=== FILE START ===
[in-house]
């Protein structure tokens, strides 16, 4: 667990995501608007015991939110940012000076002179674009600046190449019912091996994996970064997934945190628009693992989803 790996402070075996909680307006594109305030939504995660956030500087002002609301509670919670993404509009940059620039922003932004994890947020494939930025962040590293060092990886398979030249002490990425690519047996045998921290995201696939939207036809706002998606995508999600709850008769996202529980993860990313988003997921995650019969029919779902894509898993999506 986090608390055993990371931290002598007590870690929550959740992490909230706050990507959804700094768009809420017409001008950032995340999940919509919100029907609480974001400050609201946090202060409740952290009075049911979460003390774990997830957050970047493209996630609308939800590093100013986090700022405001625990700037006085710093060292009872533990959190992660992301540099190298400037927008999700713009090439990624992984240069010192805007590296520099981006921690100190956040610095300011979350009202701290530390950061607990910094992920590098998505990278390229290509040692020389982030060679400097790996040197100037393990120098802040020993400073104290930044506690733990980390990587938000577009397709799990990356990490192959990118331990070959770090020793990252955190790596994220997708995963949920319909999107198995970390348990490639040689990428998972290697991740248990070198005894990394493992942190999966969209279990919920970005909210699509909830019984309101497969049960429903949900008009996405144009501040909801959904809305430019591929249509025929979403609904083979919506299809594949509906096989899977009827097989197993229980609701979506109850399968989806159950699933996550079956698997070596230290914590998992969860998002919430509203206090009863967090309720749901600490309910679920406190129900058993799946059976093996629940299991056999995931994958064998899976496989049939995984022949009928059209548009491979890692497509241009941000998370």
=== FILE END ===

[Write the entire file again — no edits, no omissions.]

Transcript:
[in-house]
């Protein structure tokens, strides 16, 4: 667990995501608007015991939110940012000076002179674009600046190449019912091996994996970064997934945190628009693992989803 790996402070075996909680307006594109305030939504995660956030500087002002609301509670919670993404509009940059620039922003932004994890947020494939930025962040590293060092990886398979030249002490990425690519047996045998921290995201696939939207036809706002998606995508999600709850008769996202529980993860990313988003997921995650019969029919779902894509898993999506 986090608390055993990371931290002598007590870690929550959740992490909230706050990507959804700094768009809420017409001008950032995340999940919509919100029907609480974001400050609201946090202060409740952290009075049911979460003390774990997830957050970047493209996630609308939800590093100013986090700022405001625990700037006085710093060292009872533990959190992660992301540099190298400037927008999700713009090439990624992984240069010192805007590296520099981006921690100190956040610095300011979350009202701290530390950061607990910094992920590098998505990278390229290509040692020389982030060679400097790996040197100037393990120098802040020993400073104290930044506690733990980390990587938000577009397709799990990356990490192959990118331990070959770090020793990252955190790596994220997708995963949920319909999107198995970390348990490639040689990428998972290697991740248990070198005894990394493992942190999966969209279990919920970005909210699509909830019984309101497969049960429903949900008009996405144009501040909801959904809305430019591929249509025929979403609904083979919506299809594949509906096989899977009827097989197993229980609701979506109850399968989806159950699933996550079956698997070596230290914590998992969860998002919430509203206090009863967090309720749901600490309910679920406190129900058993799946059976093996629940299991056999995931994958064998899976496989049939995984022949009928059209548009491979890692497509241009941000998370």